Parents have the tendency to talk about how rebellious their child is. But ask yourself this parents, “Has my child ever ran away to be trained by an assassin who wants to teach him to harness his anger in a more destructive way?” No? I guess you don’t have it that bad then.

Writer: Peter J. Tomasi
Penciller: Patrick Gleason
Inker: Mick Gray
Colorist: John Kalisz
Letterer: Pat Brosseau
Editor: Mike Marts
Publisher: DC
Cover Price: $2.99

Previously in Batman and Robin: Damian has decided to leave his father behind to train under the assassin Nobody. Realizing his failure as a father, the Dark Knight sets out to find his son and bring him back home. During his search through Gotham Bruce inwardly tells Damian about the Ducards pass and how they came to know each other.


We pick up right where issue five left off with Damian pressing a gun to the head of a man, who according to Nobody, is running a human trafficking business. After Nobody prods at Damian’s emotions he pulls back the trigger and is met with an empty “klick”. Robin realizes he is just being manipulated and lashes out at the assassin, who simply reassures him that his doubts needed to be put to rest and that they can carry on.

Still trailing his son, Batman comes upon the scene Robin and Nobody left at the embassy, and believes that somebody “went the extra mile” to make sure the staff stayed alive. With even more determination to find his son, Bruce continues his tale of how he and Nobody are connected and why Ducard wants Bruce dead.

The flashback scenes, together with Ducard’s quick blurb about their shared past, gives enough back-story for us to understand why each is currently acting in the manner they are. Damian’s attempt to stop Nobody at the end doesn’t undermine the struggles between father and son but adds to the twisting nature of the boys inner struggle. The issue continues to draw out Bruce’s past and build the tension of the dynamic duo’s father/son relationship in a well-paced manner.


With the story that is unfolding in Batman and Robin it should be top priority that the art gives a visual representation for the emotion struggles we are reading about. Thankfully Patrick Gleason and the gang continue to enhance the reading experience by nailling Damian’s arrogant demeanor and Bruce’s turmoil. There was only one issue I had and that was during Nobody and Damian’s fight. In one panel they used a digital effect in an attempt to show motion blur, but it so heavily contrasted from the surrounding panels it pulled me out of the story. But all in all the team’s art is great with a few top-notch panels.


The first six issues of this series have balanced action with dialogue, while both continue to build upon the less than perfect relationship between Bruce and Damian. Even with Batman’s tendency to display little emotion, you can feel his pain and franticness to have his son once again at his side. Batman and Robin #6 continues to build upon all the right parts and earns 4 out of 5 stars.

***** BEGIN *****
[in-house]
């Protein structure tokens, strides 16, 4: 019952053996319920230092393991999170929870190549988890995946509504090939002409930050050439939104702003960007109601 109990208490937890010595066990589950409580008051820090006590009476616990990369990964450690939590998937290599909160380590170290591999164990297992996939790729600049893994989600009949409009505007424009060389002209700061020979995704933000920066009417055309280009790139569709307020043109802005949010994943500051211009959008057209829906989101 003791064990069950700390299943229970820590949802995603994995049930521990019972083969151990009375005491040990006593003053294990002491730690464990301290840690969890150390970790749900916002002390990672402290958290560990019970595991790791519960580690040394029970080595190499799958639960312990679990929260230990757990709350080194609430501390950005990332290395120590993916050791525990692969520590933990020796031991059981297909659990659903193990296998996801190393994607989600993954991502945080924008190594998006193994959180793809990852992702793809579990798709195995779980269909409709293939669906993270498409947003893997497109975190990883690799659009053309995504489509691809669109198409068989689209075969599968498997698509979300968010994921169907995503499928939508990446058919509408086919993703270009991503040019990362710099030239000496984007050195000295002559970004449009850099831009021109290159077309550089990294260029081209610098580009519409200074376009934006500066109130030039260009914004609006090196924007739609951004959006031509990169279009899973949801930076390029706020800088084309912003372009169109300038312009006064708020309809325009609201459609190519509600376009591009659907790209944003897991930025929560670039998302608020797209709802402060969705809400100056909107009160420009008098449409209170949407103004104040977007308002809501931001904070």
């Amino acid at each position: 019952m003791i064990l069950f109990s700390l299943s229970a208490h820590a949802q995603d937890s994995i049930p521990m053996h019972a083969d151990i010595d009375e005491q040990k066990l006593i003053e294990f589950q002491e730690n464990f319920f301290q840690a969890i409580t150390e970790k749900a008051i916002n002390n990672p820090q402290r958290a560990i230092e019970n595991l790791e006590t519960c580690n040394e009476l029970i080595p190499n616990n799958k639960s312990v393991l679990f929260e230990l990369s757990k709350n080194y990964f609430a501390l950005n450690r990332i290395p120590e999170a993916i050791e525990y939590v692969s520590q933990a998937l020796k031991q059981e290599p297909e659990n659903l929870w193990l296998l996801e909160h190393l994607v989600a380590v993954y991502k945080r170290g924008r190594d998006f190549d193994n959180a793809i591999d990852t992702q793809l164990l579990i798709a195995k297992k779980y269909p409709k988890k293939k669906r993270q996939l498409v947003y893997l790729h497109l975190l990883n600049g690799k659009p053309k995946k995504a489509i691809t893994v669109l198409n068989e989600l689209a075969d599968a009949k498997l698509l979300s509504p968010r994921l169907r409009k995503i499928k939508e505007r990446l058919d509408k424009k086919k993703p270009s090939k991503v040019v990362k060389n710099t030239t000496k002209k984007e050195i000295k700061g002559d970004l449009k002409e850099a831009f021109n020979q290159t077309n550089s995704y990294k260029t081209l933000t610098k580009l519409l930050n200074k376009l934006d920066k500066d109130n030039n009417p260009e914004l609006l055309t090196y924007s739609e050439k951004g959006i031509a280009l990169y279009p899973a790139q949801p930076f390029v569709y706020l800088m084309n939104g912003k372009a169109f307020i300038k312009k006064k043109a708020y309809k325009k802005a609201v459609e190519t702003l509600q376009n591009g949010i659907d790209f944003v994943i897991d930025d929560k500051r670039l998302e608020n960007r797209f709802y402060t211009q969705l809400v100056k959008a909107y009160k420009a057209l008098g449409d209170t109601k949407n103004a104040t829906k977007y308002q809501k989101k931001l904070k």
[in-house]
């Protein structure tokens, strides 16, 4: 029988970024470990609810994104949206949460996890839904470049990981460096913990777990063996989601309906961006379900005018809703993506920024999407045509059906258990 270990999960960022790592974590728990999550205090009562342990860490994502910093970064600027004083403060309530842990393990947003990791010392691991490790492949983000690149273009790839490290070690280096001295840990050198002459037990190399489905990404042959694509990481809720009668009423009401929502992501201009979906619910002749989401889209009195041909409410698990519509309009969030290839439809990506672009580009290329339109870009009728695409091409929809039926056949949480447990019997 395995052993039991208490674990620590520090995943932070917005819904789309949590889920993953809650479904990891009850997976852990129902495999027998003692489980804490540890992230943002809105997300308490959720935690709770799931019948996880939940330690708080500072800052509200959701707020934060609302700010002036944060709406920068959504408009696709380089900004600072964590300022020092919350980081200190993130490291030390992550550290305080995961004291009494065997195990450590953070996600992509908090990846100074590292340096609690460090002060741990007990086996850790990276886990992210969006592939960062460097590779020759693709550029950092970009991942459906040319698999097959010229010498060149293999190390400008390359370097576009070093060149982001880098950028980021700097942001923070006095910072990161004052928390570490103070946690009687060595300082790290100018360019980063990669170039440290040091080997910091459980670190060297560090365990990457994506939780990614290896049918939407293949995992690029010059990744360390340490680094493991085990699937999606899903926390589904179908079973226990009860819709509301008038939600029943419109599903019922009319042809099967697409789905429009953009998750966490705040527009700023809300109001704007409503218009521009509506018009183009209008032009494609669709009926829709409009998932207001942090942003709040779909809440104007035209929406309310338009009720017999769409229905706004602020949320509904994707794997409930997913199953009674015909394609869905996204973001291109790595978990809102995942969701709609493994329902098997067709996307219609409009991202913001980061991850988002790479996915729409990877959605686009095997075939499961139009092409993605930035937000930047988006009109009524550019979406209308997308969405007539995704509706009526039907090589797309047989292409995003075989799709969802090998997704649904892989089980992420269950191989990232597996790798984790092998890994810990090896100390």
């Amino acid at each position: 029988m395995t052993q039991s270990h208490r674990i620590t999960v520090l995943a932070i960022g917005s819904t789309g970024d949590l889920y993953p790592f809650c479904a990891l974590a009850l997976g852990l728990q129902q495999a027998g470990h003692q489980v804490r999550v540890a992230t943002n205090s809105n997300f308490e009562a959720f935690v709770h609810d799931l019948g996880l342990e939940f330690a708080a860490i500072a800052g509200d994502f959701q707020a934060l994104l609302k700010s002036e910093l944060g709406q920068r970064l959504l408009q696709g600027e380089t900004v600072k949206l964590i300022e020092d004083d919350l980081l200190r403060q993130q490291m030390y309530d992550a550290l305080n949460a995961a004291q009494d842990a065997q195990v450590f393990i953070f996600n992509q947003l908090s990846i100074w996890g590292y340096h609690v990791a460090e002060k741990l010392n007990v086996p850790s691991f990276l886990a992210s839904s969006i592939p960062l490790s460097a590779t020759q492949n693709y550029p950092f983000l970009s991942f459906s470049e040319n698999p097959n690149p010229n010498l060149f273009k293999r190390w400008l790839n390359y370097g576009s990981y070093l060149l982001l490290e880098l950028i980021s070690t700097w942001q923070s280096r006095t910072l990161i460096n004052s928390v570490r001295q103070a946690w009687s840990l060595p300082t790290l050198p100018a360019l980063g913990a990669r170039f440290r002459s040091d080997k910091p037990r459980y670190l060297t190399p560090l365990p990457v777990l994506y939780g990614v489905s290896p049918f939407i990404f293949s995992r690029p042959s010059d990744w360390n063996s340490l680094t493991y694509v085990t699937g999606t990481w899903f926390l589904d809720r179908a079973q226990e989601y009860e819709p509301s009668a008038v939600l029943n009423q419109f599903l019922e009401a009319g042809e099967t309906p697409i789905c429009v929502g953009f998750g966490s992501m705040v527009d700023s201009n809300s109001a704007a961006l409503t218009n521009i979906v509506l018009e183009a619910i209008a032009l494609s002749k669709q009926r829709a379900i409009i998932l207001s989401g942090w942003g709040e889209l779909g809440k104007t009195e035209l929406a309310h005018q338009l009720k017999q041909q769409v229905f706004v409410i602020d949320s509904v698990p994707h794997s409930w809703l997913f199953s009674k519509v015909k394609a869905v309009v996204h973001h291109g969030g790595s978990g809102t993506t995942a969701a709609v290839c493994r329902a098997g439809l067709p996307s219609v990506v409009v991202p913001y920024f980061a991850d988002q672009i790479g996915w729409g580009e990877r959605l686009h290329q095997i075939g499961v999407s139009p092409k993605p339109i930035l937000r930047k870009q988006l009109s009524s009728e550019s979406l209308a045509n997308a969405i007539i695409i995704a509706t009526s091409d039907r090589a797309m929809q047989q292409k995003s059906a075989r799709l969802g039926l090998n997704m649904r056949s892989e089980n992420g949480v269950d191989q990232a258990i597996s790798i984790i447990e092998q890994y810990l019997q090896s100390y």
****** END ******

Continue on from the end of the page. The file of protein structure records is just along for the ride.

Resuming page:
Rating: ★★★★☆


About Author

Zach is a recent college graduate who’s love for consuming media is surpassed only by his love for creating it. He has a firm belief that if we could all just play with LEGOs for 30 minutes a day the world would be a better place. If those two statements don’t tell you everything you need to know about Zach, follow him on Twitter at @zwoolf.


    • Not of all time but it’s in the top 20. Bruce Wayne has enough built up guilt to start his own religion. Damian is like all of the dark aspects of Dick Grayson, Jason Todd and Tim Drake all rolled into one ten year old bundle of homicidal maniac. Despite Bruce Wayne and Dick Grayson’s efforts to lead Damien down the “Jedi Way” I still can’t shake the fact that one of the first things I “saw” Damien do when I first “met” him in the Batman series was cut the head off of one of Batman’s minor villians (The Spook). Granted that the kid is chronologically a juvenile and that his mom and granddaddy are stomp down loco but do you just keep giving passes to your kid offing people along the way?

    • You know, if you see this cover as more symbolic than literal – Robin and Batman ARE at odds with each other.

      I mean, even when they are on the same side they’re pretty much opposed to each other.

  1. I agree, but this issue was an exploration of Damian’s character and we discover that he’s not nearly as opposed to Batman or tempted by the dark side as he’s been letting on. And, meanwhile, Bruce is searching the city for him. A more accurate cover would have been them begrudgingly hugging each other — but they’re never even in the same room together in this book.

    Personally, I would have preferred a cover that was composed of one of the panels in the book. Maybe when Robin has a gun to the guy’s head? These kinds of covers drive me nuts.

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